Despite facing 500 basis points of Federal Reserve rate hikes, the broader US economy has demonstrated resilience and reaccelerated to its trend in the first half of the year. However, the situation in Europe tells a different story, as growth has been disappointing. The European Central Bank’s tightening approach suggests that eurozone growth for 2023 is likely to be weaker compared to 2022.
China also faces challenges with its reopening, resulting in GDP growth below trend and the risk of deflation. Stubborn services inflation has hindered central banks from adopting an easier policy stance, despite the effects of base and energy factors lowering headline inflation rates. While concerns over regional banks have diminished, the US policy rates are expected to rise further as the Federal Reserve maintains its hiking bias, albeit at a slower pace.
Similarly, the ECB’s President Lagarde emphasizes the need for more work, and all major central banks seem poised to raise rates higher than initially anticipated. The ultimate question remains about the peak of policy rates, but the path indicates continued tightening by central banks worldwide.
Despite the resilience of the US economy, there are reasons for caution. Regional banks face rising funding costs that will impact earnings and limit their ability to provide credit to small businesses and commercial real estate.
The economy has been supported by strong household spending and legislation encouraging business investment, but Treasury tax receipts and business confidence surveys have slowed.
The housing sector has shown resilience to higher mortgage rates, and the labor market remains robust, but signs of easing strain are apparent. Inflation remains a concern, with shelter costs showing moderation, but non-shelter services continue to be a focus for the Fed.
The MBS sector has performed well, driven by investor demand and limited supply, but challenges remain. Overall, monitoring credit conditions and inflation will be crucial for both investors and policymakers, determining the trajectory of the Fed’s tightening cycle.
- OUTLOOK: Economic data continues to paint a mixed picture, which both limits our conviction and leads to rapid shifts in market narratives. However, everything pivots around the answers to two key questions:
- Is labour market rebalancing possible without a significant rise in the unemployment rate?
- Is the US economy proving to be less responsive to monetary tightening than anticipated?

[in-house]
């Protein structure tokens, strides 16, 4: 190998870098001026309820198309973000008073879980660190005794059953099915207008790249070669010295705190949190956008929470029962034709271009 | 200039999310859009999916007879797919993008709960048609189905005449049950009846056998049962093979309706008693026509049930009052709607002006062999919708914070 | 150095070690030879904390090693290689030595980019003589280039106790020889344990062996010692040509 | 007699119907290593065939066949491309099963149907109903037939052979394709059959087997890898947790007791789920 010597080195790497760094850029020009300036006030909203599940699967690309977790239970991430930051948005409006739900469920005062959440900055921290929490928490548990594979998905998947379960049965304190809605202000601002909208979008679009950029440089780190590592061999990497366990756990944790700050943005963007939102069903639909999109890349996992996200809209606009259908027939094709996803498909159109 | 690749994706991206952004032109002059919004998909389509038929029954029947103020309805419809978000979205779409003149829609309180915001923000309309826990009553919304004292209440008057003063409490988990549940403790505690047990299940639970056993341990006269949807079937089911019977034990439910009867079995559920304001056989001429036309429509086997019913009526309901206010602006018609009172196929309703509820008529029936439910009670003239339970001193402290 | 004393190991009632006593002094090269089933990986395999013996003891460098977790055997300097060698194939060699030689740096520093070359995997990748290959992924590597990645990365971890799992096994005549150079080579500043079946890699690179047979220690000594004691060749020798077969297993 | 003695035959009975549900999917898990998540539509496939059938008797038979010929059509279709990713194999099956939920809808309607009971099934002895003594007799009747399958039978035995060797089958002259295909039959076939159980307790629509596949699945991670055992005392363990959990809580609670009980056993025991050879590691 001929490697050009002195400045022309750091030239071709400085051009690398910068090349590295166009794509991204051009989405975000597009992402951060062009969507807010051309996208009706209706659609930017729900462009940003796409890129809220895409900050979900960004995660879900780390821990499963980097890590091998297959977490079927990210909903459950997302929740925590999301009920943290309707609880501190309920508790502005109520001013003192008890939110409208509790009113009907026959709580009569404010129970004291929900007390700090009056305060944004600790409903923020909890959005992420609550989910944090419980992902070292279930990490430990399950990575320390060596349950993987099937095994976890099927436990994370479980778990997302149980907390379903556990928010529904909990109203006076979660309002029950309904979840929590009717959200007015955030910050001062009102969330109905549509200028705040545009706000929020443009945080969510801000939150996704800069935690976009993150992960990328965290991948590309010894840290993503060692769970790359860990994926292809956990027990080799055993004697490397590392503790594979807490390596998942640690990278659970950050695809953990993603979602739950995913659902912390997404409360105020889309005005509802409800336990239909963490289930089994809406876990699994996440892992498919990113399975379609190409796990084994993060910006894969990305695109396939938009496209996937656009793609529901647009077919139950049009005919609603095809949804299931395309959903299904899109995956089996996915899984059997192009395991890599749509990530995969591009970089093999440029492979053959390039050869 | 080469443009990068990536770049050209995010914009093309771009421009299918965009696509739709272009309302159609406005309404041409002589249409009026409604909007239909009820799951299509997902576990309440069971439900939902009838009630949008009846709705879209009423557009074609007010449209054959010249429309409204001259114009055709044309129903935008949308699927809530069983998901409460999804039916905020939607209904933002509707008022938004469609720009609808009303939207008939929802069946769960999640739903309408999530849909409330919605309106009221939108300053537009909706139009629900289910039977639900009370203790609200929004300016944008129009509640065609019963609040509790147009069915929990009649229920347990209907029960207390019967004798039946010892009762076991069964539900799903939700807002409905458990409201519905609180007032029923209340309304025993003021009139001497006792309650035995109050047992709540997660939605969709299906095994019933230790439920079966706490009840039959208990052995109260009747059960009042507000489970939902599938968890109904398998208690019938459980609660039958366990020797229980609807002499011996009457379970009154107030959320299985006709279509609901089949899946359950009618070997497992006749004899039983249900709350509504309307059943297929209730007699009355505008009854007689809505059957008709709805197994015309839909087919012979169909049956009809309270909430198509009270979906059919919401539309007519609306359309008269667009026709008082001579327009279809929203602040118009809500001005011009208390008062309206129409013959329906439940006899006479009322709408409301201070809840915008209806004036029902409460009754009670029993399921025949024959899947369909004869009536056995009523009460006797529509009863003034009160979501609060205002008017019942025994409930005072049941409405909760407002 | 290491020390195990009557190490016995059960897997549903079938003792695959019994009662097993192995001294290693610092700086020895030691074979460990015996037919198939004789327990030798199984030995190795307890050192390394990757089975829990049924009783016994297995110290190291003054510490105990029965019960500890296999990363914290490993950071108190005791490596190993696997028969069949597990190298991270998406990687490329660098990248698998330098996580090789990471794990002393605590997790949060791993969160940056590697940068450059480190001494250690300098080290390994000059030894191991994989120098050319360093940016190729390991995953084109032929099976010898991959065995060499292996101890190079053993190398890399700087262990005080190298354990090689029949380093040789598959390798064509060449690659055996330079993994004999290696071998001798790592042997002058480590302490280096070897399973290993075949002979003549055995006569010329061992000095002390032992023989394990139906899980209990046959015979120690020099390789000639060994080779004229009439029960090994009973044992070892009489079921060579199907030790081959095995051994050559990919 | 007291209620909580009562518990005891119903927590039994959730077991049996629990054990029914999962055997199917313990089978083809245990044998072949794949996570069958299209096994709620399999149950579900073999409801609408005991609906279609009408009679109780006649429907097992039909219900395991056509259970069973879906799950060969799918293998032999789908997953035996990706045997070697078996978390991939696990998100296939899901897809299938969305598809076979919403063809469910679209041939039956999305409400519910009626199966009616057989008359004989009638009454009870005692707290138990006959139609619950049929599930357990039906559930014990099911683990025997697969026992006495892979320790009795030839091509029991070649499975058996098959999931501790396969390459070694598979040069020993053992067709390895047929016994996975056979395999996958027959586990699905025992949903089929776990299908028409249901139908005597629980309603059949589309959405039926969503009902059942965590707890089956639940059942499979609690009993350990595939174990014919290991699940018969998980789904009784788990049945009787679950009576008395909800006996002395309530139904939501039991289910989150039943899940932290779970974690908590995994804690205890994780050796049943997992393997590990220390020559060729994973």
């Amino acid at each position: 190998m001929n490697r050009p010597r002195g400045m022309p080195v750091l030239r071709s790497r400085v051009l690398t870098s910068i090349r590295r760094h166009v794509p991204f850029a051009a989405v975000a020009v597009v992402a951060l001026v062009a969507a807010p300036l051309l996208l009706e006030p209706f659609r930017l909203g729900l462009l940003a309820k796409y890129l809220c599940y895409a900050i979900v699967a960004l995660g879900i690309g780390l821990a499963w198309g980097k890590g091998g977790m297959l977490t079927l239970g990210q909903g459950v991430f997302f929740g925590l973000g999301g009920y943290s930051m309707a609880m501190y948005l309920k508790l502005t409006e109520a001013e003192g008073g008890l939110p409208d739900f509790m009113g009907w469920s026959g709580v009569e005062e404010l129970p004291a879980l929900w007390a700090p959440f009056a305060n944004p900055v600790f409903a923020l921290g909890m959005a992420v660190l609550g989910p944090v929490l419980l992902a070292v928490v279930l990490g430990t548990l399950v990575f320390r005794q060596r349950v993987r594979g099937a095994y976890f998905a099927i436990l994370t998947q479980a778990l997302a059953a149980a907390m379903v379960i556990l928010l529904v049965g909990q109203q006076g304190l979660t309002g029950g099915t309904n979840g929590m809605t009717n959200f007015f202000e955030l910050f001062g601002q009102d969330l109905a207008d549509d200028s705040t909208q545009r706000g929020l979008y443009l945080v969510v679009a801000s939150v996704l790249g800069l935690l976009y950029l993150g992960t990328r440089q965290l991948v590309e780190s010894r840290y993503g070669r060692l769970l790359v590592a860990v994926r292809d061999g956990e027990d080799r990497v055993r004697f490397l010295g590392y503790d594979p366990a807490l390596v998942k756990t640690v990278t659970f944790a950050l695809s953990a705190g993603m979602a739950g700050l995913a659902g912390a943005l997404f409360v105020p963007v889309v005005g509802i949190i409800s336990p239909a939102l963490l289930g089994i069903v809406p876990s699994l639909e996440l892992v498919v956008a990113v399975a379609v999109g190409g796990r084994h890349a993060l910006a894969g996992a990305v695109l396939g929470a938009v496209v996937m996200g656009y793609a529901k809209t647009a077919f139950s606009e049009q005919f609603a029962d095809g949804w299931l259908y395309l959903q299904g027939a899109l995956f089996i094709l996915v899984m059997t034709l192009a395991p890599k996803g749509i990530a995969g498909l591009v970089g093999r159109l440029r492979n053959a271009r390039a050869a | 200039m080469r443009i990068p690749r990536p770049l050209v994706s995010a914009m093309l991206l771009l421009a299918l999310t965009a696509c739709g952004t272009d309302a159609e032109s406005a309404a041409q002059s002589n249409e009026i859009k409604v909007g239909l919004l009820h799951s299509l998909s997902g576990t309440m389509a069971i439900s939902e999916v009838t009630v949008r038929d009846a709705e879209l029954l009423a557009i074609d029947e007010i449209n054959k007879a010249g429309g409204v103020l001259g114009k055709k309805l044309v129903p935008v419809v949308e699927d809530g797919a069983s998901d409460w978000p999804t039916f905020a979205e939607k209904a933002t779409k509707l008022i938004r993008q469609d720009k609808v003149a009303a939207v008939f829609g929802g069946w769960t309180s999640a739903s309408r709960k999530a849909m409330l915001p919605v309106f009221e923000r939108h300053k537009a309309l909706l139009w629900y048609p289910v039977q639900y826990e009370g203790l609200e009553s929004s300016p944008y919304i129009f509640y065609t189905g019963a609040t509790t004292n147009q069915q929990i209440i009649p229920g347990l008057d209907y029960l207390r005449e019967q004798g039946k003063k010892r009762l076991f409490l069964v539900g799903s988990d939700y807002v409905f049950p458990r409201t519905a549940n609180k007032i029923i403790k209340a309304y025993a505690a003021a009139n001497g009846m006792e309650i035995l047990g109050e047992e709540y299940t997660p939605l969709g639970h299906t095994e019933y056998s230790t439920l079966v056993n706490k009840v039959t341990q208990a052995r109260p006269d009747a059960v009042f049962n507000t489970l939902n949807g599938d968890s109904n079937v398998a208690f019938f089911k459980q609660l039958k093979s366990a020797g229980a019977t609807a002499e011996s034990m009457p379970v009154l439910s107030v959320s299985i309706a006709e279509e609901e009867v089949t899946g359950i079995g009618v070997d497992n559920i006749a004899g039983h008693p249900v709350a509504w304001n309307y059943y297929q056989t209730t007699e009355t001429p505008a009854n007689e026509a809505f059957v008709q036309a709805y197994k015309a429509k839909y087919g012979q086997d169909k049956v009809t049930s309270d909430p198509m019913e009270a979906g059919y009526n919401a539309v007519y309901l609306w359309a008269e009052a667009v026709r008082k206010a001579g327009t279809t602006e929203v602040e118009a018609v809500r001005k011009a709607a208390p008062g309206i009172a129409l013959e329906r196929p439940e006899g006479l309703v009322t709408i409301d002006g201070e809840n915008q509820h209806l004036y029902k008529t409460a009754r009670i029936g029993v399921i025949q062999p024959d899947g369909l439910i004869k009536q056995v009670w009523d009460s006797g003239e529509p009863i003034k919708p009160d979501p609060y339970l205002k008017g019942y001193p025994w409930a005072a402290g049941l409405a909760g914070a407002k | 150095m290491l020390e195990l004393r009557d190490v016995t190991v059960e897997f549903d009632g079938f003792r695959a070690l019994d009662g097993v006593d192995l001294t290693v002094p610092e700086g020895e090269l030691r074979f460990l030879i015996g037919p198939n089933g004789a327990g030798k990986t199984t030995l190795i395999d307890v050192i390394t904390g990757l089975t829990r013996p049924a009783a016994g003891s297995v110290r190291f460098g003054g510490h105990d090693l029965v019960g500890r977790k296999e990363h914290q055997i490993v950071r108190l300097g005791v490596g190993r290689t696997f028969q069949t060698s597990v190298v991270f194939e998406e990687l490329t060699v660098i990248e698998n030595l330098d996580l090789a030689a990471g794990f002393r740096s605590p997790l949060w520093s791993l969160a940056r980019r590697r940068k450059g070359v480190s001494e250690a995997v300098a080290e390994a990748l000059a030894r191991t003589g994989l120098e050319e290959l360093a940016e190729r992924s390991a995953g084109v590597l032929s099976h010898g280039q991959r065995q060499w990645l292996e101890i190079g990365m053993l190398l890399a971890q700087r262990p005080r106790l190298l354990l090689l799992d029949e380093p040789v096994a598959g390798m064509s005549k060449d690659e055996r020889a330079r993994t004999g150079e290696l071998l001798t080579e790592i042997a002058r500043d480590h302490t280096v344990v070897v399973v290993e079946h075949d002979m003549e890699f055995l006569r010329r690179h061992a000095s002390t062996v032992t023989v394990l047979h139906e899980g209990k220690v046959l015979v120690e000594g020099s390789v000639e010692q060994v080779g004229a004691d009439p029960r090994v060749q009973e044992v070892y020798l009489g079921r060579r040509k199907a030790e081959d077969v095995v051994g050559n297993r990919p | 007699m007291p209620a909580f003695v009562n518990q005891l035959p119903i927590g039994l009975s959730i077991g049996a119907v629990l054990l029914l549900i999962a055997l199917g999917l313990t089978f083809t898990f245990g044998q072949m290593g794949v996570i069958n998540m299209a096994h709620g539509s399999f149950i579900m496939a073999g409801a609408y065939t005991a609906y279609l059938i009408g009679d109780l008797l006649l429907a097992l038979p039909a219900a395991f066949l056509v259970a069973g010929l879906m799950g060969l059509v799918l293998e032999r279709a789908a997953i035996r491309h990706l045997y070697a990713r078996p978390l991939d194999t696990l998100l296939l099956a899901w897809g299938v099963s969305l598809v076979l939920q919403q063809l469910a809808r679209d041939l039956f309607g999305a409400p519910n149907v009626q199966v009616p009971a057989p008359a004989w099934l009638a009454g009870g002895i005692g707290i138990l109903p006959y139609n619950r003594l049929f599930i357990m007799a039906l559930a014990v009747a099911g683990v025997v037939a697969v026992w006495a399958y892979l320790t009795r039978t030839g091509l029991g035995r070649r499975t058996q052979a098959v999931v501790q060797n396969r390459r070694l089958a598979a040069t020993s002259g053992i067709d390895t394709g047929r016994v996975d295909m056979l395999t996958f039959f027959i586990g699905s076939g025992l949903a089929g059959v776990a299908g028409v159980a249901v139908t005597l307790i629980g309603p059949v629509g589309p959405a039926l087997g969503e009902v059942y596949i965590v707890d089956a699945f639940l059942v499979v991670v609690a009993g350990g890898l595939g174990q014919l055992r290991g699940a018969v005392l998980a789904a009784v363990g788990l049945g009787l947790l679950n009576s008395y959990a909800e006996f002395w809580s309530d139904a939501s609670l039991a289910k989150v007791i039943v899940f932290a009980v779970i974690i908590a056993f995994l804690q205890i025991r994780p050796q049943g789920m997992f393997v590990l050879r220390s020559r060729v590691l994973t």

- To the first question, we acknowledge that wage gains and other signs of labour market strain have eased over the last year, without the unemployment rate having risen. On the second question, the answer has to be ‘yes’. The Fed has tightened monetary policy at a rate unprecedented since the early 1980s.
The eurozone is experiencing a mild contraction, but it demonstrates resilience despite challenges like an energy shock, high inflation, and tightening monetary policy.
Looking ahead, the energy shock’s impact is expected to ease with declining energy prices and ample natural gas storage, contributing to inflation moderation amid a strong labor market.
However, the manufacturing sector remains weak, and the services sector’s growth appears to be waning. While underlying price pressures show early signs of leveling off, the ‘supercore’ and domestic inflation indicators continue to rise, indicating persistent domestic price measures even as energy shock and supply chain pressures recede.
- OUTLOOK: We expect growth to stagnate over the next few quarters after significant monetary policy tightening and the rolling back of fiscal support. Yet, the mild slowdown in demand is unlikely to cause a significant increase in unemployment as structural factors such as demographics and sectoral mismatch will likely keep the labour market tight. This, alongside sticky core inflation, suggests that the ECB will maintain a hawkish bias until more evidence of sustained disinflation emerges.
Headline inflation is projected to decrease significantly, influenced by declining energy prices and a likely further reduction in utility bills in October. While food inflation may have reached its peak, the decline is expected to be gradual.
Core goods prices are also likely to decrease due to falling wholesale costs, while core services inflation may take time to recede due to wage adjustments after ongoing strikes.
Surprisingly, inflation expectations from business and consumer surveys have fallen despite increased realized core inflation, indicating lower risks of a wage-price spiral.
However, strong wage growth and a slow labor market easing suggest that the Bank of England will likely need to raise rates further to combat inflation effectively.
- OUTLOOK: Wage growth will likely remain strong in the near future, but moderate through the second half of the year as the labour market continues to loosen. The long-awaited loosening in policy before the next general election is unlikely to materialise in the near future. We see a 50bp move in August followed by a further 25bp hike in September, taking the bank rate to 5.75%. Further ahead, we believe the BoE could under-deliver versus the 6.2% terminal rate priced by markets at the end of June
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